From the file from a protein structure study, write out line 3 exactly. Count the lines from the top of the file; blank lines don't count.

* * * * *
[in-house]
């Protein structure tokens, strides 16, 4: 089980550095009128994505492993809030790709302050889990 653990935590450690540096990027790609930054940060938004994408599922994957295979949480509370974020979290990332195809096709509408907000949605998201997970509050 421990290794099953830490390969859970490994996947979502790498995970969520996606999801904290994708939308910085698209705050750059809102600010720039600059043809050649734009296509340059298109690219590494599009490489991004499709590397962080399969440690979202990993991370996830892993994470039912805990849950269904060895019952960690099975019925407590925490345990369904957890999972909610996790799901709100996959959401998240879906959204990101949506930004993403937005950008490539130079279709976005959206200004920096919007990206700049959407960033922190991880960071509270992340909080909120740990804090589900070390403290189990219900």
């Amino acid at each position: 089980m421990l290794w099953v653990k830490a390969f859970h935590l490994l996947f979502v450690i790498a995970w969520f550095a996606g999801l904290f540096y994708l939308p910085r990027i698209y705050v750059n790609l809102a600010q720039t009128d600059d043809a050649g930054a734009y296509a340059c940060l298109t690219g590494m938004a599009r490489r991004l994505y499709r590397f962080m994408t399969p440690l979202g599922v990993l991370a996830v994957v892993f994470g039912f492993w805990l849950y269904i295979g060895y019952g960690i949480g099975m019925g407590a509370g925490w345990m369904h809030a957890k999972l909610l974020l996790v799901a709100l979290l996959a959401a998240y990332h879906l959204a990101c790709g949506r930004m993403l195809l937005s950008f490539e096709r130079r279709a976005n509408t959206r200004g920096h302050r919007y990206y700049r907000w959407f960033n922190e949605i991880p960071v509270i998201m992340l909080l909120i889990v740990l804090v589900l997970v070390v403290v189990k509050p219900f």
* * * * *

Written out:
């Amino acid at each position: 089980m421990l290794w099953v653990k830490a390969f859970h935590l490994l996947f979502v450690i790498a995970w969520f550095a996606g999801l904290f540096y994708l939308p910085r990027i698209y705050v750059n790609l809102a600010q720039t009128d600059d043809a050649g930054a734009y296509a340059c940060l298109t690219g590494m938004a599009r490489r991004l994505y499709r590397f962080m994408t399969p440690l979202g599922v990993l991370a996830v994957v892993f994470g039912f492993w805990l849950y269904i295979g060895y019952g960690i949480g099975m019925g407590a509370g925490w345990m369904h809030a957890k999972l909610l974020l996790v799901a709100l979290l996959a959401a998240y990332h879906l959204a990101c790709g949506r930004m993403l195809l937005s950008f490539e096709r130079r279709a976005n509408t959206r200004g920096h302050r919007y990206y700049r907000w959407f960033n922190e949605i991880p960071v509270i998201m992340l909080l909120i889990v740990l804090v589900l997970v070390v403290v189990k509050p219900f």